TV legend Liz Hayes has revealed the sickening, long-lasting impact of having a stalker, saying the “horror” of the experience drained all joy from her life.
In a frank acknowledgment of the distress, which may be familiar to the many from all walks of life who have experienced something similar, Hayes said “it would take years before I regained the confidence to move about safely”.
The ordeal happened after Hayes had become a household name on Channel 9’s flagship Today Show, in the 1990s – and it began with a chilling phone call in her dressing room at Nine.
In this exclusive extract from her new memoir, I’m Liz Hayes, published by The Sunday Telegraph and other News Corp mastheads, the showbiz veteran tells how she was caught off-guard as all callers were supposed to be well-screened.
‘Hello,’ I answered, and almost immediately I knew I shouldn’t have.
‘Why didn’t you use my pen?’ asked a voice on the other end.
I was startled. ‘I’m sorry?’ I said, trying hard to think who this could be.
‘My pen. I sent you a pen.’
‘I’m sorry?’ I repeated. ‘I don’t know what you’re talking about.’
By now my mind was spinning. It was a man’s voice, mature and somewhat aggressive.
Hayes at first thought it might be a Nine executive, as fellow employees could ring the dressing-room number without going through reception – but she soon changed her mind.
My internal alarm bells were ringing. This person didn’t sound like any Nine executive I’d met. But the line was clear, and the voice felt close and intimidating. He hung up.
I dropped heavily onto the couch and sat there feeling stunned. Whoever it was, I thought,
wanted me to know he was watching.
Some months later I was being stalked.
It lasted for years. Hayes goes on to give insights into the impact – which included hiring private security guards at times.
“I began to feel paranoid and overly alert,” she writes. At home, I was constantly checking that doors and windows were locked and I didn’t like being alone.”
It got worse, when the stalker visited Hayes’ parents in country NSW and hired a private detective to track her down.
“The joy drained from my life and it would take years before I regained the confidence to
move about safely,” Hayes adds. “I try not to think about it anymore so I can get on with my life, but in truth it’s still not the same.”
Hayes is known for telling other people’s stories on Today, 60 Minutes and her current show Under Investigation. But in I’m Liz Hayes, published by HarperCollins on November 15, the veteran journalist becomes the subject.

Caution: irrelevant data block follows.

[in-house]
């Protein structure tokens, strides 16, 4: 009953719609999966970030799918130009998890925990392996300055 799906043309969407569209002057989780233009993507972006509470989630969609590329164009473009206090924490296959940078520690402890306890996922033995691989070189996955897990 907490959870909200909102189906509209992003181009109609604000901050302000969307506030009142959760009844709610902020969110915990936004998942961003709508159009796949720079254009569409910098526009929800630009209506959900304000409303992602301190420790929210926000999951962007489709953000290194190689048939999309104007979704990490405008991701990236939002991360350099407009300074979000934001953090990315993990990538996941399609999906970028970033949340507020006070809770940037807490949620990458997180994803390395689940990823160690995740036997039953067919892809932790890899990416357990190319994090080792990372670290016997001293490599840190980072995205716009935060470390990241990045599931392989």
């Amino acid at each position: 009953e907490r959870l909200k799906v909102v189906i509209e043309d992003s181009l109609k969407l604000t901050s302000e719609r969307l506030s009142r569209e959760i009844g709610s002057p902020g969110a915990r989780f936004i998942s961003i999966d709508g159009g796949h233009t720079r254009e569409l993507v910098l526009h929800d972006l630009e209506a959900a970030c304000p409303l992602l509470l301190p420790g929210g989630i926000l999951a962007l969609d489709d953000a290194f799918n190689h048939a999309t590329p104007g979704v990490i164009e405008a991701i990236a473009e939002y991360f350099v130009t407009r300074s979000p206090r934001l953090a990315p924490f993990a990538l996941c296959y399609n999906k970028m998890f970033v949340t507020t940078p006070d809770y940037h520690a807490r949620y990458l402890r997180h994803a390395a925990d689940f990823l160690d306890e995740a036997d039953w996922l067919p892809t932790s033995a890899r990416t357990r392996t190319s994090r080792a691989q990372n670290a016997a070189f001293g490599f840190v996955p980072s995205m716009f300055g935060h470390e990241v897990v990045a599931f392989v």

In the extract, Hayes covers many other topics, from dreaming of a job in journalism to the highs and lows of hitting the big-time. She reveals how fame – and the constant judgement and scrutiny – took its toll on the first of her three marriages, to builder Brian Hayes, and the shock of becoming the story herself.
‘Soul-destroying’ attention on my divorces: Liz Hayes exclusive
“Before I knew it, speculation was rife and my every move was being watched,” she writes. “Gossip rules, and the more salacious, the greater the interest. This would hit home pretty quickly when my first marriage ended.”
She gives a candid description of how her next marriage, to advertising tycoon John Singleton, also came undone – thanks in part to the jealousy of his beloved dog Son of Thug (Thug being Singo’s previous pet), especially after Hayes banned the pet from their bed.
“Understanding my place in the Singleton abode ultimately proved to be a tricky business,” she writes, “Especially after I realised Son of Thug was not the only one trying to get into the sack.”
Hayes also gives fascinating insight into her social and professional relationship with another media bigman: Kerry Packer, who tried to help repair her union with his great mate Singo and once commissioned her to help with his ineffectual attempts to lose weight.
The extract covers some Hayes’ many global adventures with 60 Minutes, including being under fire in the war zone of Afghanistan, with her long-term partner Ben Crane.
And it ends on “the hardest story I would ever tell” as a journalist: how the death of her dear father, after serious errors in the under-resourced hospital system where he was being treated, set her on a “course of no return” – determined to expose the shambles impacting many thousands of Australian families.
You can read the full extract here.
I’m Liz Hayes will be published by HarperCollins on November 15 and is available to